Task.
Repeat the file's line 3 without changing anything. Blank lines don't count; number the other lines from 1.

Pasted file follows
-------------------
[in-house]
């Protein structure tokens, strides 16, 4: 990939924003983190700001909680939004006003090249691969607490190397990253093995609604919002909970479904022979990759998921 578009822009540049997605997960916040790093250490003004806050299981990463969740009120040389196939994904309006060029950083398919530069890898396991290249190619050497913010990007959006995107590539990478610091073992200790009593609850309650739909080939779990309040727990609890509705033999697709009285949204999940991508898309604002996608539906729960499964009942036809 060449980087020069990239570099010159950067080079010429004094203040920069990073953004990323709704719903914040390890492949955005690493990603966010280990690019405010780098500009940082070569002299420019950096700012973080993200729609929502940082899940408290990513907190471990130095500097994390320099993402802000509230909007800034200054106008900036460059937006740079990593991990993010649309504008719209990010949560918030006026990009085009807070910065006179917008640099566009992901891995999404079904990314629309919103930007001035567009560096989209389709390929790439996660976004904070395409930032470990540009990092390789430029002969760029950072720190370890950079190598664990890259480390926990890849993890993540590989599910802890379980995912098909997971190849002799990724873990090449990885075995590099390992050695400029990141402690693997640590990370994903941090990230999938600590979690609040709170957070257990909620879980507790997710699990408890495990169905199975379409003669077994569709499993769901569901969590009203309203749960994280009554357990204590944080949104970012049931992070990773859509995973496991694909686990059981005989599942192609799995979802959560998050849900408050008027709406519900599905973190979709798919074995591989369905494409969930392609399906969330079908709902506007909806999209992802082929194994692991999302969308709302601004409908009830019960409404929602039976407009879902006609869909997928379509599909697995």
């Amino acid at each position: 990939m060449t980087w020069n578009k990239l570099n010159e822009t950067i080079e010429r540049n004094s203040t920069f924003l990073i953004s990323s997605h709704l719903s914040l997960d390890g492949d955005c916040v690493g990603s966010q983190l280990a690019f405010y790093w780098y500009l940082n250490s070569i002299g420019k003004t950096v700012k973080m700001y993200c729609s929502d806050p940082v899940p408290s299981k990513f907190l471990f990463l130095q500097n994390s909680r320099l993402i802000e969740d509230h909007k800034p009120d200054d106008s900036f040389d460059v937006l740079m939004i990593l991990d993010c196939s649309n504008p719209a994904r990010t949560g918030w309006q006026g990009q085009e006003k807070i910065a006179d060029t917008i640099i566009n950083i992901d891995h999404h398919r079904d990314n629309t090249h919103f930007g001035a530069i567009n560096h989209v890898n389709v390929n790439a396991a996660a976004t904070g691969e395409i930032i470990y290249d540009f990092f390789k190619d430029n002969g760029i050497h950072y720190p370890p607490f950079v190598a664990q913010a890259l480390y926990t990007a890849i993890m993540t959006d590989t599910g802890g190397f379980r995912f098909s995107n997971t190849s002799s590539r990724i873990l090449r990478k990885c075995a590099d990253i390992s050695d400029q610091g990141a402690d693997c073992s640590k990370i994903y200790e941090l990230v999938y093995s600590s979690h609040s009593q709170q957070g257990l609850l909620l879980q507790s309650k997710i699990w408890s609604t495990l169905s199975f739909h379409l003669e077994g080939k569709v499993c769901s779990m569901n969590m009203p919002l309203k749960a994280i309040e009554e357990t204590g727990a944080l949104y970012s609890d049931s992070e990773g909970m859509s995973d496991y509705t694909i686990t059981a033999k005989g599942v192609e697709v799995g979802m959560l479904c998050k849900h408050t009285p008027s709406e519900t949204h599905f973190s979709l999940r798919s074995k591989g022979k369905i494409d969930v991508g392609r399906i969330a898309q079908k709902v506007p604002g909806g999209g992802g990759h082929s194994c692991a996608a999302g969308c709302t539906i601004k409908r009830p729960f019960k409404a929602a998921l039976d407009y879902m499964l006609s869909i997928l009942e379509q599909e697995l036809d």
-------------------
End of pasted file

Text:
């Amino acid at each position: 990939m060449t980087w020069n578009k990239l570099n010159e822009t950067i080079e010429r540049n004094s203040t920069f924003l990073i953004s990323s997605h709704l719903s914040l997960d390890g492949d955005c916040v690493g990603s966010q983190l280990a690019f405010y790093w780098y500009l940082n250490s070569i002299g420019k003004t950096v700012k973080m700001y993200c729609s929502d806050p940082v899940p408290s299981k990513f907190l471990f990463l130095q500097n994390s909680r320099l993402i802000e969740d509230h909007k800034p009120d200054d106008s900036f040389d460059v937006l740079m939004i990593l991990d993010c196939s649309n504008p719209a994904r990010t949560g918030w309006q006026g990009q085009e006003k807070i910065a006179d060029t917008i640099i566009n950083i992901d891995h999404h398919r079904d990314n629309t090249h919103f930007g001035a530069i567009n560096h989209v890898n389709v390929n790439a396991a996660a976004t904070g691969e395409i930032i470990y290249d540009f990092f390789k190619d430029n002969g760029i050497h950072y720190p370890p607490f950079v190598a664990q913010a890259l480390y926990t990007a890849i993890m993540t959006d590989t599910g802890g190397f379980r995912f098909s995107n997971t190849s002799s590539r990724i873990l090449r990478k990885c075995a590099d990253i390992s050695d400029q610091g990141a402690d693997c073992s640590k990370i994903y200790e941090l990230v999938y093995s600590s979690h609040s009593q709170q957070g257990l609850l909620l879980q507790s309650k997710i699990w408890s609604t495990l169905s199975f739909h379409l003669e077994g080939k569709v499993c769901s779990m569901n969590m009203p919002l309203k749960a994280i309040e009554e357990t204590g727990a944080l949104y970012s609890d049931s992070e990773g909970m859509s995973d496991y509705t694909i686990t059981a033999k005989g599942v192609e697709v799995g979802m959560l479904c998050k849900h408050t009285p008027s709406e519900t949204h599905f973190s979709l999940r798919s074995k591989g022979k369905i494409d969930v991508g392609r399906i969330a898309q079908k709902v506007p604002g909806g999209g992802g990759h082929s194994c692991a996608a999302g969308c709302t539906i601004k409908r009830p729960f019960k409404a929602a998921l039976d407009y879902m499964l006609s869909i997928l009942e379509q599909e697995l036809d």